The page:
You can’t begin to build a problem without a map to the overall objective. The objective of this video is to introduce the product and get people poking around on the website.

Without an objective, you might just be building a problem that you’ll never be able to help your customers out of.

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Jessica Lorenz

Tweetables: Top 10 MarketingSherpa posts of 2014 (according to you)

December 30th, 2014

It seems like only a short time ago I was sitting at my desk, staring at a fresh new calendar in front of me — an act that spurred feelings of intimidation, daunt and excitement.

But that was 12 whole months ago.

Over the past year, our team of bloggers have written over 100 posts for the MarketingSherpa Blog alone. I’m pulling together the ones that you’ve shared the most over the past year with your friends and colleagues into a single tidy post.

Something that stood out as I sorted the top shares by category (content marketing, email marketing and social media) is that marketers are evolving their mindsets from company-focused messaging to customer-centric messaging.

 

Content Marketing

Although content marketing may no longer be considered shiny and new, marketers continue to learn how to harness their talents and abilities into this form. No longer are we only marketers, but we are also artists, authors and videographers who strive to reach customers in ways that were not possible only a few years before.

Bolstered by the rest of the categories covered in this post, content is now an essential lighthouse to guide your customer to conversion in a world of saturated and stormy information across the Web.

 

Posts you shared the most:

 

What your peers said:

Tweet 1
 

The above tweet is is reference to Content Marketing: 9 examples of transparent marketing.

  Read more…

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Jessica Lorenz

Essential Elements of Email Marketing: Experts interviewed from Email Summit 2014

December 26th, 2014

At Email Summit 2014, MarketingSherpa Reporter Allison Banko interviewed email marketing experts, asking, “What elements do you think are important to implement into your email campaigns this year?”

While responses to the question varied by industry and company size, experts remained keen on delivering constantly diversified experiences for customers.

Identifying elements of email that marketers can harness to see improvements in their campaigns captures the spirit of Email Summit. Leveraging experts that live, breathe and sweat email marketing to help attendees improve their email is a highlight marketers take back to the office.

The big takeaway: Find a way to break through the noise of the inbox.

“We’re going to continue to try to find ways to get close to our users so they feel like we understand them,” Ryan Blomberg, Director of Engineering, Eventful, answered when asked how he’s planning on improving his already award-winning personalization campaign.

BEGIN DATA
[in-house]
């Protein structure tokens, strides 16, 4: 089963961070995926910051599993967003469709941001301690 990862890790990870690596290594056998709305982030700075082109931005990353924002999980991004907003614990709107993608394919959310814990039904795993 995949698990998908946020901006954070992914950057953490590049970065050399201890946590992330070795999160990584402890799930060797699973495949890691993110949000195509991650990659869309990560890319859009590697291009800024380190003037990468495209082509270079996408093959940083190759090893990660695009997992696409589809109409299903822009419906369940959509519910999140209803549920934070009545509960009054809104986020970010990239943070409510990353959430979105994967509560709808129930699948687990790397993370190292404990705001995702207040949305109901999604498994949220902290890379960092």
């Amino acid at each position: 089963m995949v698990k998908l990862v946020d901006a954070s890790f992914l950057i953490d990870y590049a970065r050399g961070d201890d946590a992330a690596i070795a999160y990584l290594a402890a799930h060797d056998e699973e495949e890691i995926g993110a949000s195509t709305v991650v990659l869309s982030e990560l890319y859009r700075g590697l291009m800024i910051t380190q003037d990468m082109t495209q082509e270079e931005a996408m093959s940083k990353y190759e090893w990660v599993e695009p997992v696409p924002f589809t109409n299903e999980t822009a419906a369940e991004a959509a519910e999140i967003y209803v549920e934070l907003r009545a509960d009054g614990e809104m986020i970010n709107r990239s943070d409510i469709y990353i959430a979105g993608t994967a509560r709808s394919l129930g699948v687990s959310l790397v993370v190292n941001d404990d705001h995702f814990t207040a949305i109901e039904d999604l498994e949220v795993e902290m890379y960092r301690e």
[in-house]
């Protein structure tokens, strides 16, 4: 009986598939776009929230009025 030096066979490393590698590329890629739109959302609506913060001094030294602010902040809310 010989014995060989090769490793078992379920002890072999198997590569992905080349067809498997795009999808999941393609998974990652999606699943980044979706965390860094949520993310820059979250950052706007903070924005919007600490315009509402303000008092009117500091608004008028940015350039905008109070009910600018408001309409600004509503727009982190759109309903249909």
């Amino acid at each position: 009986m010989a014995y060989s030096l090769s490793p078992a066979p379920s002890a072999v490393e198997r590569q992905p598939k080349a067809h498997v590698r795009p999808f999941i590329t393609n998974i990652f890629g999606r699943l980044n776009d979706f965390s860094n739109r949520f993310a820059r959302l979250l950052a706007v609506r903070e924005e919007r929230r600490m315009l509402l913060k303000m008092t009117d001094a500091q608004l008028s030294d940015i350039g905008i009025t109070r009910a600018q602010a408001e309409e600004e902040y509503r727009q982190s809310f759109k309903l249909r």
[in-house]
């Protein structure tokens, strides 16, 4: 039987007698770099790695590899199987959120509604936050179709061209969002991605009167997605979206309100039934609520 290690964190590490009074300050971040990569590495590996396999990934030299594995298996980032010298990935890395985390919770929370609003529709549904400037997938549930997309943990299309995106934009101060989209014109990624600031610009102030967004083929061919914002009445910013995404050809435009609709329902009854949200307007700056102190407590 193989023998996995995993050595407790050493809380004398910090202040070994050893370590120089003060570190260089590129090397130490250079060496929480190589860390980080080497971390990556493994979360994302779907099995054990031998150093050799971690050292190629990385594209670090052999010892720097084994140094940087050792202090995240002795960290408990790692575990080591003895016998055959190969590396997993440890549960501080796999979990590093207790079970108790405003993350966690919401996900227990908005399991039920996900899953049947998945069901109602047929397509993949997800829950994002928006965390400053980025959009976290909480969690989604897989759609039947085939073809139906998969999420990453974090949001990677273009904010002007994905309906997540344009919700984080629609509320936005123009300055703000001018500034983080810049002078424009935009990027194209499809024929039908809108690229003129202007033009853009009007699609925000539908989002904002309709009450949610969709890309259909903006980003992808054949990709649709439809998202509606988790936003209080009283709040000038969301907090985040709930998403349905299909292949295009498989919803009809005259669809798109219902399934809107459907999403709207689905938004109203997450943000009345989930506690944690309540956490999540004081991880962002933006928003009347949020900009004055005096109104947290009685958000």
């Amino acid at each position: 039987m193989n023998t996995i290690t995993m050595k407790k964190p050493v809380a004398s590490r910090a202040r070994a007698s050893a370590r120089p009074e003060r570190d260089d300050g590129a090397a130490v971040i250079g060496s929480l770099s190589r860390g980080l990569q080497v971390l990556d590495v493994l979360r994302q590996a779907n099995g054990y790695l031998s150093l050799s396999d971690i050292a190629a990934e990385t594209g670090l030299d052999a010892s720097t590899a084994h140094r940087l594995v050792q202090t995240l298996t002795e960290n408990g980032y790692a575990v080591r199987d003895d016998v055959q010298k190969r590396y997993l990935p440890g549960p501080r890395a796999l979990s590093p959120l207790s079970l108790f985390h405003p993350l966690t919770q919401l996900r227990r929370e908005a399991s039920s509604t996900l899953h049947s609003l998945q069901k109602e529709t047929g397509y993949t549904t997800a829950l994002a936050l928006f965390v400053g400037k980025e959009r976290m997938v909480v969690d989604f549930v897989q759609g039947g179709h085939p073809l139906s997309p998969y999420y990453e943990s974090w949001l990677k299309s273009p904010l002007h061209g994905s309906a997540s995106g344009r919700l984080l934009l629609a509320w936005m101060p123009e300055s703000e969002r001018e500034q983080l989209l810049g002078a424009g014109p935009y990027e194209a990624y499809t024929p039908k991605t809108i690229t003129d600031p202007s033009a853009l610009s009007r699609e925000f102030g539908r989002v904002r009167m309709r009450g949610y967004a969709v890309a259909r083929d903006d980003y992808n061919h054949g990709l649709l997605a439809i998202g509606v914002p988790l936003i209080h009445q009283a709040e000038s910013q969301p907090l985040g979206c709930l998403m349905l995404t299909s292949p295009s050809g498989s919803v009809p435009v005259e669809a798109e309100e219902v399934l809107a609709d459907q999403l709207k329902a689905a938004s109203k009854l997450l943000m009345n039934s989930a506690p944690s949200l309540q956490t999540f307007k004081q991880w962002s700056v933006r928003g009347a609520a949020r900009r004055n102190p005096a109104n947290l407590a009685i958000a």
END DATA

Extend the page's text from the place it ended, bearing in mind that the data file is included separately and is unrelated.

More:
Watch this compilation video below for more detailed tips on tactics that you can implement in your own email campaigns.

  Read more…

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Daniel Burstein

Ecommerce: Building online trust before customers click over to your competitors’ sites

December 23rd, 2014

All marketing is built on trust. Without trust, customers won’t subscribe to your email. They won’t open. They won’t click. And they certainly won’t buy.

Keeping this in mind, I interviewed Craig Spiezle, Executive Director and President, Online Trust Alliance, about security, privacy and consumer protection. I’ve also and provided tips on how you can build trust with your customers.

 

“Privacy policies were written by attorneys, for attorneys,” Craig joked. “And you need three attorneys to figure them out. It’s a great job enhancement thing for the legal profession. It does nothing for consumers.”

Read more…

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Jessica Lorenz

Paid Search: 3 things you should know while running a PPC campaign

December 19th, 2014

“You cannot sit down and wait for shoppers to get to your site,” said Victor Yacaman, Ecommerce Director, Leonisa. Leonisa is the No. 1 provider of underwear in Latin America, with 52% of sales generated from paid search.

With the ability to track and measure visitors, it’s no wonder PPC has continued to be widely used by retail marketers, “[which] means you can spend more dollars on the things that are working and less dollars on the things that aren’t working” said Timothy Seward, Founder and CEO, ROI Revolution.

Timothy referenced a recent study by Shop.org via Forrester, saying that, on average, “46% of [marketers’] online retail marketing budgets is spent on paid search.”

PPC ads offer a way of quickly determining ROI. “What you can measure, you can improve,” offered Seward, making the platform an easy way to optimize messaging and placement.

The analytics behind the campaign isn’t the only tool that PPC provides. In a world of big data, ad targeting can be remarkably precise.

“You can get every niche into very specific forms,” Yacaman stated, which is an interesting concept for underwear, if I do say so myself. The Leonisa team has a specific campaign for each type of product — whether it’s hosiery, shapewear or whitey tighties.

With such a variety of products and such a wide consumer base, Leonisa needed a targeted way to find its customers.

“Paid search was a solution for us because, through paid search, you can do bidding really heavily on those words where you have a really high conversion rate,” explained Yacaman.

When asked how marketers can improve their own PPC campaigns, the pair offered these three pieces of advice:

 

1. Identify your target customer and behavior patterns

By having “niche” ads for each product and each target audience, you’re helping the consumer find a solution that will serve them best. Having specialized campaigns contextualizes your ad in the mind of the customer and invites them to continue the conversation with you further in the buying funnel.

 

2. Determine the devices your customers use to access your site

“57% of customers in the U.S. are transacting with your website based on multiple devices,” said Seward. Customers don’t just browse on the family desktop in the living room anymore. They’re searching on their phone, reading reviews on their work computer and purchasing on their iPad later that night. Consumers have a volatile shopping experience, and your PPC ads need to accommodate their journey.

Read more…